it.  It requires co-ordination and you need to have some serious
    programming skillz to know the ins and outs of major operating systems
    and how computer protocols work.

  • Whoever
    is behind Conficker is watching to see what anti-malware efforts are
    being done.

    It is no co-incidence that when Microsoft published a previously
    undisclosed security update to close a security vulnerability, Conficker
    started to abuse it only a month later.  And when a new version of
    the worm came out, it used the most recent submission of a new
    encryption standard.  And then it used the revised standard
    just a short time later! 

    Like I said, it is not a weekend coding project to do this.  You
    would have to actively keep up on the security space in order to
    implement this, and have the expertise to do it in such a short period
    of time.  This leads me to believe that the developers have had
    several years background in the security space and know about
    anti-malware efforts, and also keep close tabs on the public sites and
    forums that are dedicated to combating it.  This suggests to me
    that there is a team of people behind it.  The job of monitoring is
    a lot of work (I can barely handle it), and there would similarly need
    to be people in sales and marketing to handle the distribution of

    Yet the team could not be that large.  Microsoft has a bounty of
    $250,000 for anyone who comes forward with information leading to the
    arrest of people responsible for creating the worm.  The larger the
    team behind it, the greater the odds of discovery.  To me, this
    suggests that either a criminal organization is behind it or perhaps it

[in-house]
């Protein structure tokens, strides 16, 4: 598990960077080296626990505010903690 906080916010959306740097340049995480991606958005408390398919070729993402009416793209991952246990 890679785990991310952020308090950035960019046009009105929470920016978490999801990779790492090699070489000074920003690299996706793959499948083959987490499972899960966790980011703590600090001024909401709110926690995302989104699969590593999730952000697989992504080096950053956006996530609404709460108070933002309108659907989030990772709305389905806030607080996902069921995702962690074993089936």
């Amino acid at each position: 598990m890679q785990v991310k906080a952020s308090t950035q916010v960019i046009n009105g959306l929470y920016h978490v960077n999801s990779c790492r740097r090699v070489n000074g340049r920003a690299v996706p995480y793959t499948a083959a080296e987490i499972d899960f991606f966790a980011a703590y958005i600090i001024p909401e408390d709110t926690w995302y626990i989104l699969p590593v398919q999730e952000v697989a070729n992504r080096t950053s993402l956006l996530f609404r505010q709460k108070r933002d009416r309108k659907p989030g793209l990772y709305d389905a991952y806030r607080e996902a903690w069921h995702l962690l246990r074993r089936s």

is state sponsored and they are actively protected.  Whatever the
    case, security by obscurity is one of the key layers of defense.

  • My
    guess is that the Ukraine has something to do with it.

    If you get through the article, about 1/3 of the way
    through they mention that earlier versions of the worm did not infect
    computers with IP addresses located in the Ukraine.  Why is
    this?  Why is the Ukraine so special?

    I have a couple of theories.  The first is that this is a
    professional courtesy.  The original developers of it were located
    in the Ukraine and did not want to their home country to be prone to
    it.  It’s kind of like rooting for the home team; infect everyone
    else’s but yours.

    Another theory is a spin-off of the first.  Perhaps it was also
    driven by pragmatism than nationalism.  If the originators of the
    worm were located in the Ukraine, then it might make sense to have
    everyone else’s computer systems infected but not yours.  That way,
    if you ever lose control of the botnet, your home country is clean but
    everyone else is still infected.  In other words, your own
    country’s computers would be immune to the botnet.  This is quite
    handy and is a redundant backup in case you ever have to hand over the
    reins of the botnet to someone else.

    This makes it interesting to me.  We know historically that the
    Russian Business Network is centered in St. Petersburg, Russia. 
    But we also know that there were some really bad spammers located in the
    Ukraine who were involved with CarderPlanet and Shadowcrew.  Some
    of the people involved in that are now involved in Ukrainian
    politics.  Is there a connection?  Possibly.  Perhaps the
    Ukrainian government (or more likely, people in the Ukrainian government
    acting on their own behalf) commissioned the creation of the botnet using
    contacts they had in the cyber criminal underworld.

    This is just guess-work and I have no evidence to support it.  All
    I have is knowledge that Ukraine was excluded… but I don’t know why.

This is, of course,
speculation.  And it illustrates just how sophisticated the problem of
Conficker really is.